Can’t Pay The Loan but Won’t Pick Up the Phone
H ome foreclosures are up, in part because of defaults on riskier subprime loans, a trend that’s putting communities at risk. But, if past surveys continue to prove true, many financially troubled homeowners will never contact their lenders to work out a way to keep their homes.
Foreclosure filings, which include default and auction sale notices and bank repossessions, rose 7 percent in March from the previous month, and were up 47 percent from a year ago, according to the Web site RealtyTrac, which follows foreclosures.
California, Florida, Texas, Michigan and Ohio had the most foreclosure filings, accounting for 50 percent of the nation’s total, RealtyTrac found.
RealtyTrac says that when you exclude mortgage defaults among subprime borrowers — typically people with past credit issues — foreclosure filings nationwide are at normal historical levels. However, if foreclosure activity continues to accelerate, we could see “widespread consequences” for all of us, RealtyTrac concluded.
Some steps have already been taken to help people in danger of losing their homes. Neighborhood Assistance Corporation of America, a housing advocacy group, said it has received funding from Citigroup and Bank of America to assist borrowers in refinancing $1 billion in mortgages. Freddie Mac and Fannie Mae, two of the nation’s largest mortgage investors, announced plans that would help lenders refinance subprime mortgages held by strapped homeowners.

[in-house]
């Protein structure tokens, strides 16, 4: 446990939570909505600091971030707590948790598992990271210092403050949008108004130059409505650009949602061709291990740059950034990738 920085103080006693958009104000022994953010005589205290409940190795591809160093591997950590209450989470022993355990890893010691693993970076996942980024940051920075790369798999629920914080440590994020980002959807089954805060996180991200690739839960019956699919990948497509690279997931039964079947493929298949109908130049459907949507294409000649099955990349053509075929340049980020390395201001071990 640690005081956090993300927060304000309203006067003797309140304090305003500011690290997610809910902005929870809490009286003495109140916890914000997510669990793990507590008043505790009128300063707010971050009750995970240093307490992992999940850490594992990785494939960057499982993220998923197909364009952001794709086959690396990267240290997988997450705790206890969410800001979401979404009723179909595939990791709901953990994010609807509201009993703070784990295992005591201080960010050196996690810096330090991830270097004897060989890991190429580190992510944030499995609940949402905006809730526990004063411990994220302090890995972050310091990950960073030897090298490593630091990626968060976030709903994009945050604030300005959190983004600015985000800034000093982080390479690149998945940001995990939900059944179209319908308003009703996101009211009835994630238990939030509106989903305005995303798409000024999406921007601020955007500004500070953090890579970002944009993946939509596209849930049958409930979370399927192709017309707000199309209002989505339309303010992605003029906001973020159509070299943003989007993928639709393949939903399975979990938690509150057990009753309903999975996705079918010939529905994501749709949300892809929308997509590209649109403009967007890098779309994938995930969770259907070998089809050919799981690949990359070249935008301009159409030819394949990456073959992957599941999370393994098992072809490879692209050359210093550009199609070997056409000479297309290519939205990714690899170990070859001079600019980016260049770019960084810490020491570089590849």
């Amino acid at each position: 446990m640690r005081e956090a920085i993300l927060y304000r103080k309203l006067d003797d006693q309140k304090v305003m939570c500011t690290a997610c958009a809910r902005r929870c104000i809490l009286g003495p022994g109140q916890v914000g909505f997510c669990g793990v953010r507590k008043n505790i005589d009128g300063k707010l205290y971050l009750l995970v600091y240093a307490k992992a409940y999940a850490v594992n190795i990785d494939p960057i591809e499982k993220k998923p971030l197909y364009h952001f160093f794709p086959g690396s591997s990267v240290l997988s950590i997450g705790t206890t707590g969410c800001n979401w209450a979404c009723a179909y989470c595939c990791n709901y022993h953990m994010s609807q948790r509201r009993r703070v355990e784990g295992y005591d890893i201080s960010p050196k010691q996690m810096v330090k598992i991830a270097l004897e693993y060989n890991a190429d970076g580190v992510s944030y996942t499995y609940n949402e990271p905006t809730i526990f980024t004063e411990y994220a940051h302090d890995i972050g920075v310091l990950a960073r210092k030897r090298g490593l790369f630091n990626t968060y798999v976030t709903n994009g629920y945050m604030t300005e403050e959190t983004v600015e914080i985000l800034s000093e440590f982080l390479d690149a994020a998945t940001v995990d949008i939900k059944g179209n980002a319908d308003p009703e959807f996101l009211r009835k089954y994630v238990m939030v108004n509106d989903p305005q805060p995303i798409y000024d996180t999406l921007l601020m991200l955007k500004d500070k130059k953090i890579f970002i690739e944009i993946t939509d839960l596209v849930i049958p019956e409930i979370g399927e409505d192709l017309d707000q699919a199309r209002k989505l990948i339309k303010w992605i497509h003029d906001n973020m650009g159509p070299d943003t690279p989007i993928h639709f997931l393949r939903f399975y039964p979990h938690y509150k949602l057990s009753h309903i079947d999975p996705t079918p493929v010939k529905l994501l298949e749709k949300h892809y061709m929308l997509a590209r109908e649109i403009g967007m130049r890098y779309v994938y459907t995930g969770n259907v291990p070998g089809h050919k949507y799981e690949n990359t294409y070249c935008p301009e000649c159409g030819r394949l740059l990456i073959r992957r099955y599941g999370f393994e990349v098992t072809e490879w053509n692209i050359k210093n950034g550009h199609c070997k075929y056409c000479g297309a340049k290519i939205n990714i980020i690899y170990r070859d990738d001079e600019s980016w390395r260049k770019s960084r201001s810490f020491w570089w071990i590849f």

However, in one of my recent online discussions, several people expressed outrage at moves to assist distressed home borrowers.
“Are we really going to bail out people who are about to get foreclosed upon?” one reader asked during the chat. “Why should they get help when there are those of us who will never own homes if the prices don’t come down, and they won’t come down if they continue to be artificially inflated by people who couldn’t afford what they bought.”
The fact is, foreclosures don’t just hurt the credit and spirit of the defaulted borrowers. They can impact an entire community.
“The value of surrounding homes goes down, and other homeowners will have difficulty selling or refinancing their homes, leading to further disinvestment in communities,” testified Kenneth D. Wade, chief executive of NeighborWorks America, a Washington-based nonprofit, before the House Financial Services Committee.
A study by the Woodstock Institute in Chicago on foreclosed properties in that city found that each foreclosure of a conventional mortgage within a city block of a single-family home resulted in a 0.9 percent to 1.1 percent decline in property value.
It’s absolutely in everyone’s best interest to help borrowers facing foreclosure. In addition to asking for refinancing help, there is something borrowers themselves can do to stave off a foreclosure — pick up the telephone and call their lenders or the companies servicing their loan to explore any loan work-out options.